Getting Started on Home Dialysis

By Robert Provenzano, M.D., F.A.C.P.

Since home dialysis was first developed in the 1960s, hundreds of thousands of people have used this safe and effective treatment as an alternative to regular dialysis center visits. With home dialysis, you can receive the care you need while maintaining the freedom you value. In my experience, nearly anyone can do home dialysis if they have the dedication and motivation to take greater control of their care. But I also recognize that for some people, the idea of getting started on home dialysis can seem overwhelming. I often get questions from those considering home dialysis about where to start.

Talk with your doctor

The first and most important thing to do if you're interested in beginning home dialysis is to talk candidly with your doctor. Ask about the potential benefits and any medical risks. Ask about your treatment options and how your choice may affect your schedule, home, diet, lifestyle and overall health. I encourage my patients to ask every question they can imagine and get the answers they need to feel satisfied and comfortable with their choice. I remind those considering home dialysis that each person's medical and lifestyle needs are unique, and what is best for one patient might not be best for another.


If you and your doctor decide that home dialysis is a good option for you, the next step is to work with a home dialysis provider to participate in a comprehensive safety and training program. Your training program will be customized to meet your specific medical and learning needs. It will provide you the education, tools and support needed to stay healthy and safe while enjoying the many benefits home dialysis can offer. The length of training programs varies depending on the type of home dialysis you choose, but most people can usually learn how to safely perform their own peritoneal dialysis within a couple of weeks and home hemodialysis treatments within three to five weeks.

Monitoring your care

One of the most important things you'll learn as you begin your safety and training program is that you're never alone when you perform dialysis treatments at home. Although you may not visit a dialysis center three times a week, you will maintain regular contact with your doctor and dialysis nurses who will closely monitor and track your care. In most cases, you'll also make a monthly visit to meet with your health care team and talk regularly by phone about any issues or concerns. With the support of your doctor and health care team, you should feel at ease with your treatment program.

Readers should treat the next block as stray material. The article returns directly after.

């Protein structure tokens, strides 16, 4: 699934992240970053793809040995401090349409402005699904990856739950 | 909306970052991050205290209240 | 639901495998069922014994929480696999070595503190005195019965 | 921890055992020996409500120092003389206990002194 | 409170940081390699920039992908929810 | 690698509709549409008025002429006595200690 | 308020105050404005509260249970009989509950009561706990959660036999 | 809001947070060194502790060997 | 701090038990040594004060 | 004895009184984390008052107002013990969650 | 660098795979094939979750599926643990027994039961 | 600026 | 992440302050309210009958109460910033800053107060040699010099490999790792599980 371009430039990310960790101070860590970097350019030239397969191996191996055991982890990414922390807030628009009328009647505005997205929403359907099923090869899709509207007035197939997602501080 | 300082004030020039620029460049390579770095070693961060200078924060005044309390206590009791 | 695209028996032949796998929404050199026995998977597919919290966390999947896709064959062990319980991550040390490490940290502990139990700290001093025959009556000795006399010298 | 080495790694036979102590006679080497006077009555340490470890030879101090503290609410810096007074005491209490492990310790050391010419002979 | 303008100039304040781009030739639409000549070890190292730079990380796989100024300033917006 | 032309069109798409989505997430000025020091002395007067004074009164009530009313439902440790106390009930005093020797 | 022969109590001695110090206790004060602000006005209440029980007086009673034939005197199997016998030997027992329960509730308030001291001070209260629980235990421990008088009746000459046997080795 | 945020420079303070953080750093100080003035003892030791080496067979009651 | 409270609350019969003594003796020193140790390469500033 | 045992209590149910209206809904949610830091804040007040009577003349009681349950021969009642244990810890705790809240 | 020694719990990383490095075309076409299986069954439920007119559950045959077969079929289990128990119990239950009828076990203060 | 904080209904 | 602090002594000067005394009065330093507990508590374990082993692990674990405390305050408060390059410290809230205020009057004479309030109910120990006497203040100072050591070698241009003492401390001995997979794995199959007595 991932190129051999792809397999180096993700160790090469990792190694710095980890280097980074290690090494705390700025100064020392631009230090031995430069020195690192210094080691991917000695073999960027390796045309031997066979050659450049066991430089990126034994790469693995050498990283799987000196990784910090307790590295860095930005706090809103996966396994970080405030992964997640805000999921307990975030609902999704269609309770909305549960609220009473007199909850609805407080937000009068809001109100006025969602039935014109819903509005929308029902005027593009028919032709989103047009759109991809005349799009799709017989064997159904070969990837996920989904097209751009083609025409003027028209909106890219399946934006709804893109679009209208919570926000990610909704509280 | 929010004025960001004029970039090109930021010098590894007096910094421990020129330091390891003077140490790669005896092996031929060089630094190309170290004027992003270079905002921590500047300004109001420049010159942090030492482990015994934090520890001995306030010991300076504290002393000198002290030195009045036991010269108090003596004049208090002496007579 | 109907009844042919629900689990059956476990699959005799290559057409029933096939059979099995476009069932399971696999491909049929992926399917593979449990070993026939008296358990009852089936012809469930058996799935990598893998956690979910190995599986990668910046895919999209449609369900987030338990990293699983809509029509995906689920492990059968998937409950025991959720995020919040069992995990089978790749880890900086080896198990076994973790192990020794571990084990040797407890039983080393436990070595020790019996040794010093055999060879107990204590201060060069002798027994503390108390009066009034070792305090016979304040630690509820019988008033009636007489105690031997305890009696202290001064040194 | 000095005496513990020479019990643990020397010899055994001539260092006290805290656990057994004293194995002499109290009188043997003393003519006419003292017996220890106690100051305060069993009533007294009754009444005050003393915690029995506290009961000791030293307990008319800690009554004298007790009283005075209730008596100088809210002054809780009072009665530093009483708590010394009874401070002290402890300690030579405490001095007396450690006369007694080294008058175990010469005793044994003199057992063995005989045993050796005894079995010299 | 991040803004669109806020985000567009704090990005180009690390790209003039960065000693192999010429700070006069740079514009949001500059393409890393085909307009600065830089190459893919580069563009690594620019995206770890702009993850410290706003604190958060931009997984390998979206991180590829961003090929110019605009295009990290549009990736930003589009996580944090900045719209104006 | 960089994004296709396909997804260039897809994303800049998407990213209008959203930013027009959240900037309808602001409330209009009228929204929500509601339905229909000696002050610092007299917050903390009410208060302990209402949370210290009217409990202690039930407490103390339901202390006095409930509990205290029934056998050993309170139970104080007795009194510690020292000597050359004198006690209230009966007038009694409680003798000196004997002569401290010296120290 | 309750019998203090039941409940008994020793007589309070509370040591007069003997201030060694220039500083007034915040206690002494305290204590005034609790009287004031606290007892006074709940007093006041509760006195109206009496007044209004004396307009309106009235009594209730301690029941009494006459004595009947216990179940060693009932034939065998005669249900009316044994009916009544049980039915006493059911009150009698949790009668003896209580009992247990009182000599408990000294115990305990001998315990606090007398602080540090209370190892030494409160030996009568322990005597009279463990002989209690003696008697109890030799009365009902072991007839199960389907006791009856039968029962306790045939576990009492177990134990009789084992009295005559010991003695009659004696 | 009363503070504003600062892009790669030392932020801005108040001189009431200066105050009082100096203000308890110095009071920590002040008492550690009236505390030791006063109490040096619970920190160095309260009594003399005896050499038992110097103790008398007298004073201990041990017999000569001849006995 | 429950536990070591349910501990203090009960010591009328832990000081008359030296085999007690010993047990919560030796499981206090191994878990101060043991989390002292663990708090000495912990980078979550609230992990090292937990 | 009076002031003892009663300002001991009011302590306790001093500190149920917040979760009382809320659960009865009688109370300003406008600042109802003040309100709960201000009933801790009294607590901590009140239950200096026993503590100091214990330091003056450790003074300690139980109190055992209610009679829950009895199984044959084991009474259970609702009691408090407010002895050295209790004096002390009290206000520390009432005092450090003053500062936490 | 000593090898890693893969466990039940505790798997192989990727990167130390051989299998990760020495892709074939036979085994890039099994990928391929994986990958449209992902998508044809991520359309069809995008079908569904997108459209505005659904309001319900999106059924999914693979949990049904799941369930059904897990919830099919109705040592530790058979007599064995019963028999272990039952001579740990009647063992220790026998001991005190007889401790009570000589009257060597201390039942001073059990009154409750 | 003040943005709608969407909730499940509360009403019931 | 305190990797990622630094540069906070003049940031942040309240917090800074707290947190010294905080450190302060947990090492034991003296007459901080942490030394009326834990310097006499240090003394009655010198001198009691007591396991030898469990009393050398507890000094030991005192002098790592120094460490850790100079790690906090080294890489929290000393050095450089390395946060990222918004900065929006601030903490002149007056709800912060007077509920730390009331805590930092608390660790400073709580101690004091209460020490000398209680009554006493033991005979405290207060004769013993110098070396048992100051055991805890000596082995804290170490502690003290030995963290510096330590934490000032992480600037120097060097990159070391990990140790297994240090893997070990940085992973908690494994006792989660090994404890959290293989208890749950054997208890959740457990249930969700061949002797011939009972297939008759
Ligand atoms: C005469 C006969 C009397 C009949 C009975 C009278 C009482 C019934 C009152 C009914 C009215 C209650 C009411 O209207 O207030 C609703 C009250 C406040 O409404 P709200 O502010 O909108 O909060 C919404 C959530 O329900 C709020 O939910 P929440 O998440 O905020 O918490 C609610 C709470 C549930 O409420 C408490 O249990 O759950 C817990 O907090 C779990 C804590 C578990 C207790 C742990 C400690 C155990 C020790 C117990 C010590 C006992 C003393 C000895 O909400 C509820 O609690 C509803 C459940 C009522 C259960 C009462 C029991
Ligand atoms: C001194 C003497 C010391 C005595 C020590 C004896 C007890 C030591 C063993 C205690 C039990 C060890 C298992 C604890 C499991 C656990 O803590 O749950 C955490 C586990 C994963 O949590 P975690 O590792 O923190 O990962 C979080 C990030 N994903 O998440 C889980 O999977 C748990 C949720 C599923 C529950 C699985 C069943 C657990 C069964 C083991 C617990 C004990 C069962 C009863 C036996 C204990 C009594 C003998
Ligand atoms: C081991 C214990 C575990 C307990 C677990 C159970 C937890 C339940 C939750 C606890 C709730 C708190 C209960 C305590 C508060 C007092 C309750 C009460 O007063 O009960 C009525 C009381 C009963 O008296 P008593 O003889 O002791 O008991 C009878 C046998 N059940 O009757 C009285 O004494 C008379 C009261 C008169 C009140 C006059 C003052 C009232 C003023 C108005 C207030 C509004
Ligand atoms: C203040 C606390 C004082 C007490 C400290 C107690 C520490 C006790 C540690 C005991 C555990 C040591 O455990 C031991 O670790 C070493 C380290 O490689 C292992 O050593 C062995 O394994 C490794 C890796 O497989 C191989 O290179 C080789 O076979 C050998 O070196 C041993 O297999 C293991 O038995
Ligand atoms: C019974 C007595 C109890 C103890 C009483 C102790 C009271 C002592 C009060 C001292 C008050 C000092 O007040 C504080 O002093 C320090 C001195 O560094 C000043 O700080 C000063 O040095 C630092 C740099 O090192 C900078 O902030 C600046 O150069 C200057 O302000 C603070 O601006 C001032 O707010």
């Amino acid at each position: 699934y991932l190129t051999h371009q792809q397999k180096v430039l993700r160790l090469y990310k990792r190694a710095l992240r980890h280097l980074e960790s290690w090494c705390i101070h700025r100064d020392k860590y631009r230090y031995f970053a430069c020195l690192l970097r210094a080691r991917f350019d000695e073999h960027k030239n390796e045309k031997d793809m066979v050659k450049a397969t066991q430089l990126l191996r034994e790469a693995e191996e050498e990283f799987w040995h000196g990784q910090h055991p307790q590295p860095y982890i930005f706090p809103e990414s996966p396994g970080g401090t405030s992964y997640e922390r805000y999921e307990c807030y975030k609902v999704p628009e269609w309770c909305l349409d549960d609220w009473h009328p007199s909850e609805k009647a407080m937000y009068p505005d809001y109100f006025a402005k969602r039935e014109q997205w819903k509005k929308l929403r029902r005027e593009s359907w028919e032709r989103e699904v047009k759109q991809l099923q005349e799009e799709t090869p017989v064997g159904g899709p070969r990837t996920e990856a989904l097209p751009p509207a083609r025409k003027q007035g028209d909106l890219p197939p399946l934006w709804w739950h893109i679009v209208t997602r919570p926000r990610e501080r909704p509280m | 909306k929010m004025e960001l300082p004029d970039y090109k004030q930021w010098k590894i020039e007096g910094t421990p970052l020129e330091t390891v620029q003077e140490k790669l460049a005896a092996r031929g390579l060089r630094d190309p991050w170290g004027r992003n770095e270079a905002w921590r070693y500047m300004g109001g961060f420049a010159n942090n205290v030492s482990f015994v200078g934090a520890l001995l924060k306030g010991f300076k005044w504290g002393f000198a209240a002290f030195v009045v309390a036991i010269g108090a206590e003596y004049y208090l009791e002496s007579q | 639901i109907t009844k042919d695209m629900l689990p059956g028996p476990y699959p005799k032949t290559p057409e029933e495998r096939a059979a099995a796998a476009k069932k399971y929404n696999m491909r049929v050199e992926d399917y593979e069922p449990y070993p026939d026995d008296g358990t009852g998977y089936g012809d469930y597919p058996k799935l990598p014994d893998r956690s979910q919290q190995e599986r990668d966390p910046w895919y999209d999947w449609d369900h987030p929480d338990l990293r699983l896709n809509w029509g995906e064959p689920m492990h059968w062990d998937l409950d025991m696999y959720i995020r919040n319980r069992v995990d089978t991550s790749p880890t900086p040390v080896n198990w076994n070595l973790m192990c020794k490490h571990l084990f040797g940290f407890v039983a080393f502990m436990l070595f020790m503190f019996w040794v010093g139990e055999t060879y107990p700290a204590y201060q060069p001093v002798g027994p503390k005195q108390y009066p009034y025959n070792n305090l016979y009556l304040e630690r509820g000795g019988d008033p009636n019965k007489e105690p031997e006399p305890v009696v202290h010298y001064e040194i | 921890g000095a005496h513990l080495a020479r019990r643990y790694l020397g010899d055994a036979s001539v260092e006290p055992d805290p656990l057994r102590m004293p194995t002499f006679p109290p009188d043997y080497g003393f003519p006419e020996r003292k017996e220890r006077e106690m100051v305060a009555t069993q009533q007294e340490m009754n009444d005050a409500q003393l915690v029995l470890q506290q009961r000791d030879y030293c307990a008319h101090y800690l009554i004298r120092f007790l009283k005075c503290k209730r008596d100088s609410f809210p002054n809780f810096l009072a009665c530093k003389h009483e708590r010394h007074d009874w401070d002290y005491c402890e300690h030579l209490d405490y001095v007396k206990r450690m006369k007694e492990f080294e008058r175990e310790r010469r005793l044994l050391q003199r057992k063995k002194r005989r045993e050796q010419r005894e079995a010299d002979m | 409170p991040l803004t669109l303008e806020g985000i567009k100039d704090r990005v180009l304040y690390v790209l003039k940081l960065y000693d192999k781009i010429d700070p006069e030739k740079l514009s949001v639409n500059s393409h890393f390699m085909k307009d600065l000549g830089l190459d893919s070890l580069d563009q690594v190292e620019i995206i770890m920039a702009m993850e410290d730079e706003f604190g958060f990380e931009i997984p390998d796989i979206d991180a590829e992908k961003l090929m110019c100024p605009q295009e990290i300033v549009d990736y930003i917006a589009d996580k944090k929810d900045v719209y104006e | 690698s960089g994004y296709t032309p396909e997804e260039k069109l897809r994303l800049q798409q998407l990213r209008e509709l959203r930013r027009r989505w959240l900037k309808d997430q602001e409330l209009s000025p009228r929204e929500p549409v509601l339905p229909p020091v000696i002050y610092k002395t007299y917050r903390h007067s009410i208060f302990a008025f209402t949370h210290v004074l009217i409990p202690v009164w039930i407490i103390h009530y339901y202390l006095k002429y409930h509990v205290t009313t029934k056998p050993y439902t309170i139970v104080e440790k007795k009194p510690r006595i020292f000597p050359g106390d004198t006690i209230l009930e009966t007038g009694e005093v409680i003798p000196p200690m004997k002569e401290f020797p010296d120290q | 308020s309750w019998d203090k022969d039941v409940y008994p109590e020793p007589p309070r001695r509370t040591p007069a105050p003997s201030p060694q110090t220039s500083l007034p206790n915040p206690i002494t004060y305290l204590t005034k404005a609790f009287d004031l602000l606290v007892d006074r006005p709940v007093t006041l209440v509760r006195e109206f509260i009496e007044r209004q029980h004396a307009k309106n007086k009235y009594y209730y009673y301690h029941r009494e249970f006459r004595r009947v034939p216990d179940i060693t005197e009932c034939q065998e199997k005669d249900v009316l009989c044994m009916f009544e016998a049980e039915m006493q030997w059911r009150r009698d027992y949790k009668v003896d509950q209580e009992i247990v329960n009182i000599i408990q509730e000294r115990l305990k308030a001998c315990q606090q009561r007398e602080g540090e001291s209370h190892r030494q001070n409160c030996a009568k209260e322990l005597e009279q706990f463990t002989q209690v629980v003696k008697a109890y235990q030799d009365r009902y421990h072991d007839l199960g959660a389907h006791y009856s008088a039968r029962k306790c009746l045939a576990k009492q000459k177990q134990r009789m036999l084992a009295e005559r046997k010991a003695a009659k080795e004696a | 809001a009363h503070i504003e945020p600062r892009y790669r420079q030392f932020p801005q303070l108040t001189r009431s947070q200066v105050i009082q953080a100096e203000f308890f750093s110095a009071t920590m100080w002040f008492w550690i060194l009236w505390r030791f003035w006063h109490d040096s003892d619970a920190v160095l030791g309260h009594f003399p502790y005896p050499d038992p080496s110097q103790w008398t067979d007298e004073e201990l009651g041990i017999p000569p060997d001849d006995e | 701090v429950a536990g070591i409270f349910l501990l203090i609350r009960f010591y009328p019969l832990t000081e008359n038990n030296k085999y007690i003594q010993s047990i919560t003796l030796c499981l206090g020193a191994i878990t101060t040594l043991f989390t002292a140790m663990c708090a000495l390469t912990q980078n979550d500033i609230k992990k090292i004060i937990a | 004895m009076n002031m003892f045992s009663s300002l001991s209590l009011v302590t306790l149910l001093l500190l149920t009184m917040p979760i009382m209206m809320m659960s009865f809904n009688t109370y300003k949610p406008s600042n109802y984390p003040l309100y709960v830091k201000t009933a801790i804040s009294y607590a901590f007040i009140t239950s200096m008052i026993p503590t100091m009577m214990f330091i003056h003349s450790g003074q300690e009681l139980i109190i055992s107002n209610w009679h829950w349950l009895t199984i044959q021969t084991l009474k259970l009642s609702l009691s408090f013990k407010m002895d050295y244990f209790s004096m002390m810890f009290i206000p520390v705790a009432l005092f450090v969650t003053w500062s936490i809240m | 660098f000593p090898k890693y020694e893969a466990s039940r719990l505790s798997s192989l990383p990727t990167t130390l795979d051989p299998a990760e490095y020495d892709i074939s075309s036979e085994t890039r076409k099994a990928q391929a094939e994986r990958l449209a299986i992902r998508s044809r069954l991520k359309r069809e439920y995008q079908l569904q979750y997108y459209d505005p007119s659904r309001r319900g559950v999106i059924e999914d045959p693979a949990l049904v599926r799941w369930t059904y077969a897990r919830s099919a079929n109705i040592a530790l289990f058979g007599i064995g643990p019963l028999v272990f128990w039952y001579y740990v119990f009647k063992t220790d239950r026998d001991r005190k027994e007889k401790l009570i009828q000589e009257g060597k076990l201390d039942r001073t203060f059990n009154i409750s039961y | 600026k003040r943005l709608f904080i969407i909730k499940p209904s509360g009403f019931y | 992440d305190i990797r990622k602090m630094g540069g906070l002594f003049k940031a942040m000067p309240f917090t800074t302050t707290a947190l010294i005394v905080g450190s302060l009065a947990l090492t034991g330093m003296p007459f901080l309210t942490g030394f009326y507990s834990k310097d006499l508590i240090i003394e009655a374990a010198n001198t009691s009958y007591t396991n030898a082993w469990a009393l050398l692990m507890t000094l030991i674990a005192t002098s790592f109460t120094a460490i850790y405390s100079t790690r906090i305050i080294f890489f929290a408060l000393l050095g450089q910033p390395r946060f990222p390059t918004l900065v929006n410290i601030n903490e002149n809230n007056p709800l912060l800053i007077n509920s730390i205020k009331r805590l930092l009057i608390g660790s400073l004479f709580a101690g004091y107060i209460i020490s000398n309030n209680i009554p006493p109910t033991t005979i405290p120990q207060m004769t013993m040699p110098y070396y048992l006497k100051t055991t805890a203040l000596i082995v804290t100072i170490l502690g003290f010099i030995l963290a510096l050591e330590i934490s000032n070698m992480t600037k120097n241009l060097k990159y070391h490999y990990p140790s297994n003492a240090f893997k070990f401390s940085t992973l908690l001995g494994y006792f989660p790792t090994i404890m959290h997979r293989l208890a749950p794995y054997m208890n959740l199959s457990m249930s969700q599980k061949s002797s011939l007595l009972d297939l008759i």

Dialysis Partners

Some of my patients who choose home hemodialysis also want or need a friend or family member as a partner to help with their treatments. If you choose to have a dialysis partner, that person will go through the safety and training program with you and learn how to assist you as needed.

Getting your home ready

When getting started with home dialysis, getting your home ready is another important thing to consider. Since you'll be performing your treatments from home, you'll need to make room to store equipment and supplies. Although the equipment and supplies you need vary based on your choice of treatment, it's essential to make sure you have a comfortable and sanitary environment dedicated for your treatments. Also, some treatment options might require minor plumbing or electrical modifications. Before you choose a treatment option, your health care team will work with you to find a solution that works best for your home.


And finally, whenever I'm talking with patients about home dialysis as a treatment option, they often raise questions about the cost. The truth is that home dialysis is as cost-efficient as going to a dialysis center for treatment. Medicare and most private insurance plans provide coverage for home dialysis for qualified patients. And it's important to know that Medicare is not just for people over the age of 65. In fact, Medicare benefits have been extended to all adults with end stage renal disease who meet certain conditions.

About Dr. Provenzano

Robert Provenzano, M.D., F.A.C.P., is Chief of Nephrology at St. John Hospital and Medical Center in Detroit.